This web site contains links to other sites. Please be aware that Mondaq (or its affiliate sites) are not responsible for the privacy practices of such other sites. We encourage our users to be aware when they leave our site and to read the privacy statements of these third party sites. This privacy statement applies solely to information collected by this Web site.

Surveys & Contests

From time-to-time our site requests information from users via surveys or contests. Participation in these surveys or contests is completely voluntary and the user therefore has a choice whether or not to disclose any information requested. Information requested may include contact information (such as name and delivery address), and demographic information (such as postcode, age level). Contact information will be used to notify the winners and award prizes. Survey information will be used for purposes of monitoring or improving the functionality of the site.


If a user elects to use our referral service for informing a friend about our site, we ask them for the friend’s name and email address. Mondaq stores this information and may contact the friend to invite them to register with Mondaq, but they will not be contacted more than once. The friend may contact Mondaq to request the removal of this information from our database.


This website takes every reasonable precaution to protect our users’ information. When users submit sensitive information via the website, your information is protected using firewalls and other security technology. If you have any questions about the security at our website, you can send an email to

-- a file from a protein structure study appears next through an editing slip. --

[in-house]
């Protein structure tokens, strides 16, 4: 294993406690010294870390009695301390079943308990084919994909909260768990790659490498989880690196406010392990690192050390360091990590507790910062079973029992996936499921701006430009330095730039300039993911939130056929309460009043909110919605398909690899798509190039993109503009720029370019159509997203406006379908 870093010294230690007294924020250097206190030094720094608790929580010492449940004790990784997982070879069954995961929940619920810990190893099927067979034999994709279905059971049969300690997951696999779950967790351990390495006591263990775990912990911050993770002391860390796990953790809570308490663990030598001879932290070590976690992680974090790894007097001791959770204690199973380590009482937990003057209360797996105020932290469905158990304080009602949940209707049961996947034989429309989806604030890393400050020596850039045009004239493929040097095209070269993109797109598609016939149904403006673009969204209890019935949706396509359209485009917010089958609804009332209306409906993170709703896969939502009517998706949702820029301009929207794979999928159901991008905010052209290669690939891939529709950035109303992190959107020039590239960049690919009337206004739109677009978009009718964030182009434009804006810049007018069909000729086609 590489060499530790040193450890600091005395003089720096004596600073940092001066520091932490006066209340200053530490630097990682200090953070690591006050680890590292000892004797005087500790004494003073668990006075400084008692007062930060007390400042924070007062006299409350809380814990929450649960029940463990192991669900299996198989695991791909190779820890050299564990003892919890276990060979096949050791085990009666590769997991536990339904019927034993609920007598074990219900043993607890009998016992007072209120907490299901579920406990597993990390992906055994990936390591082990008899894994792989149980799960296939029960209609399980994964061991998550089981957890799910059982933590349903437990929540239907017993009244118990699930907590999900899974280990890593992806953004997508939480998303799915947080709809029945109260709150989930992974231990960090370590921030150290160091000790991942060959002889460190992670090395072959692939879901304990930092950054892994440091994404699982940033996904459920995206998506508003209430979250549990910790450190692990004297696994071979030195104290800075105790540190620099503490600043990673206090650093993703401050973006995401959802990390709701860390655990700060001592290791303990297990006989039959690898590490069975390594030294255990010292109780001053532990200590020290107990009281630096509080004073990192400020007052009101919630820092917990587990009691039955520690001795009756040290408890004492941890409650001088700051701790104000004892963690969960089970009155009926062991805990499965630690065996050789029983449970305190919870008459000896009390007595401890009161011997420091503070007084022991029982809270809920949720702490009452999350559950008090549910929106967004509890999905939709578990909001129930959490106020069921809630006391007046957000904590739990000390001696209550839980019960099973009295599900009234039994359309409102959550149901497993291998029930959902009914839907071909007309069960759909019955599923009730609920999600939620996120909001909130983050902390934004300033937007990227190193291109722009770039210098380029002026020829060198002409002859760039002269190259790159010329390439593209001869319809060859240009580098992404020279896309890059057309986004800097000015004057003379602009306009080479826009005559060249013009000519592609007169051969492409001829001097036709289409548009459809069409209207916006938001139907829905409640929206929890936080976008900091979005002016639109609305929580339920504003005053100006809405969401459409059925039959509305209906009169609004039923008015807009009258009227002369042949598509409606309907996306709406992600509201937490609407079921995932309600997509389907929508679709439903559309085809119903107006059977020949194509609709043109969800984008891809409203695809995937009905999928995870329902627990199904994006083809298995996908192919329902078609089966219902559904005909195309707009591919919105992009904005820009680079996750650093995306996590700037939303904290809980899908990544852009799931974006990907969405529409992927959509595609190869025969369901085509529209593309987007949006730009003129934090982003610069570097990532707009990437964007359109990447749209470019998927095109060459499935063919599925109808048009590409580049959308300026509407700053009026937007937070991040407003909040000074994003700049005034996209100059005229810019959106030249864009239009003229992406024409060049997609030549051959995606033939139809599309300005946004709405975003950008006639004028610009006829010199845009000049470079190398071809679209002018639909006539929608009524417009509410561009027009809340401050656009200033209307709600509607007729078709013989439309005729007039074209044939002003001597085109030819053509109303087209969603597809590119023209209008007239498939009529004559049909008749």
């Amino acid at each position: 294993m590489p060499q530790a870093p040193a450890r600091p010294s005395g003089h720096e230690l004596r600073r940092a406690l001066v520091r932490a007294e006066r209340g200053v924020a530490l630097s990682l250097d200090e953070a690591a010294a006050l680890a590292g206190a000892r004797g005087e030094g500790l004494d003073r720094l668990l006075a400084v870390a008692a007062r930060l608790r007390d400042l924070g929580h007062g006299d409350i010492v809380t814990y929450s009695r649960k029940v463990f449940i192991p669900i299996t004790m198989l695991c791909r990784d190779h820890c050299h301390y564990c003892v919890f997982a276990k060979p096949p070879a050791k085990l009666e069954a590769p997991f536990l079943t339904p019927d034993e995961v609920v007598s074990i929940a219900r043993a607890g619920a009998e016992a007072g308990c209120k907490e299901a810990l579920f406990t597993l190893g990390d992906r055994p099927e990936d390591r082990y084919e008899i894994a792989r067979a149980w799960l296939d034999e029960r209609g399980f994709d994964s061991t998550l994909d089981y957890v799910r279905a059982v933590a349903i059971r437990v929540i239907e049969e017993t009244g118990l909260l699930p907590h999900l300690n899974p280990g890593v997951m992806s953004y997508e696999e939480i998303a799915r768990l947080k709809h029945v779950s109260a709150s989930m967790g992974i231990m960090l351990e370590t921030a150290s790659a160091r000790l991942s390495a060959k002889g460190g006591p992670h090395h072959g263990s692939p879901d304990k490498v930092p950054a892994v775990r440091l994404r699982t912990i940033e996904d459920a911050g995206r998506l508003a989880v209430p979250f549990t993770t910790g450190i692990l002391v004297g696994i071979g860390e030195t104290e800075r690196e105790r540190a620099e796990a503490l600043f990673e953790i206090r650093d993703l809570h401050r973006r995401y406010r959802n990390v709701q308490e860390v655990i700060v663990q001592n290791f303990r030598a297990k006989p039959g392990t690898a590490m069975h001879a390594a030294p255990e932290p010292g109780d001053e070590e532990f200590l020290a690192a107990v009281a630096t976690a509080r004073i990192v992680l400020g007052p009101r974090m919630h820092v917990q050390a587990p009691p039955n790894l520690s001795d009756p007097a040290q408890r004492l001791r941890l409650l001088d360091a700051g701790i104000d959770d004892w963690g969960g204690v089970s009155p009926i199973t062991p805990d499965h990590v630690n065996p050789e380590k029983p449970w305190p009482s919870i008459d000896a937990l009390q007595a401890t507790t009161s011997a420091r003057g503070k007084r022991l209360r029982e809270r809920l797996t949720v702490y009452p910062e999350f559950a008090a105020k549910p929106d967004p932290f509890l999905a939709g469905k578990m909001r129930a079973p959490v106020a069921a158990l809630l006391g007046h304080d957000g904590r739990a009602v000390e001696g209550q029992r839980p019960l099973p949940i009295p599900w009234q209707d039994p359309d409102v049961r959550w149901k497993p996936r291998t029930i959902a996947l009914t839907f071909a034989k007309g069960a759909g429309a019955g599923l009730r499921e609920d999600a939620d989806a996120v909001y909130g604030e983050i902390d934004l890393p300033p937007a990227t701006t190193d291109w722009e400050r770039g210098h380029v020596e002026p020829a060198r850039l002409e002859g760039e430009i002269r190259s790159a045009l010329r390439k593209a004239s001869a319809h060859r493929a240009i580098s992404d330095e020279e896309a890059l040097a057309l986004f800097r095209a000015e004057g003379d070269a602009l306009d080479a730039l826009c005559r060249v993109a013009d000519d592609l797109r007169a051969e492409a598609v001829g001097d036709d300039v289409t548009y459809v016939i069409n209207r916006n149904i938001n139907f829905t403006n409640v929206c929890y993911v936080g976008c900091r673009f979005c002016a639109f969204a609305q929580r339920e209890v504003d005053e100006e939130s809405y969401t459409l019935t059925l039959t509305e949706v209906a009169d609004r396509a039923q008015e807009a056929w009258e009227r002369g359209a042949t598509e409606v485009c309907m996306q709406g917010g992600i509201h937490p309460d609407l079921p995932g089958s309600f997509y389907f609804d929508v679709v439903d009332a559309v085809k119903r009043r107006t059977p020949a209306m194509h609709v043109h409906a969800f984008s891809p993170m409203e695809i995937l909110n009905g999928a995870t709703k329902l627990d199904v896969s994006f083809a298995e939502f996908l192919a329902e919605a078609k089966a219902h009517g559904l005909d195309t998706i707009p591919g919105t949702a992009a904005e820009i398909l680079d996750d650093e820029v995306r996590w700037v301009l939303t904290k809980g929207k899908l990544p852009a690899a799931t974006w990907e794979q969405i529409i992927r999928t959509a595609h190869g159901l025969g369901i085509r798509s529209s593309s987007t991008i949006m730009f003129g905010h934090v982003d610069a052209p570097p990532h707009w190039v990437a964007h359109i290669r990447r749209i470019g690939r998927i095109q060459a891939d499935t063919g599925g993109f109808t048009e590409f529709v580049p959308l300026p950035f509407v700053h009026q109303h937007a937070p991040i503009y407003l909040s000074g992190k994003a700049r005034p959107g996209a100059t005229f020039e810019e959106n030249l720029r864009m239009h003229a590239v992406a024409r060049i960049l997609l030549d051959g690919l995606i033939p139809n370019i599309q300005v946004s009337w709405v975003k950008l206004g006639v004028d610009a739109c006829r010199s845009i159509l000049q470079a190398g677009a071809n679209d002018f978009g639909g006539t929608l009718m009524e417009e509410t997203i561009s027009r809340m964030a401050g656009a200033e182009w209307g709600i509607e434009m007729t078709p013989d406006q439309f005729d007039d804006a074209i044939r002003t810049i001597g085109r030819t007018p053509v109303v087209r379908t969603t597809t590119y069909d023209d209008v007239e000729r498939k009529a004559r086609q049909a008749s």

Correcting/Updating Personal Information

If a user’s personally identifiable information changes (such as postcode), or if a user no longer desires our service, we will endeavour to provide a way to correct, update or remove that user’s personal data provided to us. This can usually be done at the “Your Profile” page or by sending an email to

Notification of Changes

If we decide to change our Terms & Conditions or Privacy Policy, we will post those changes on our site so our users are always aware of what information we collect, how we use it, and under what circumstances, if any, we disclose it. If at any point we decide to use personally identifiable information in a manner different from that stated at the time it was collected, we will notify users by way of an email. Users will have a choice as to whether or not we use their information in this different manner. We will use information in accordance with the privacy policy under which the information was collected.

How to contact Mondaq

You can contact us with comments or queries at

If for some reason you believe Mondaq Ltd. has not adhered to these principles, please notify us by e-mail at and we will use commercially reasonable efforts to determine and correct the problem promptly.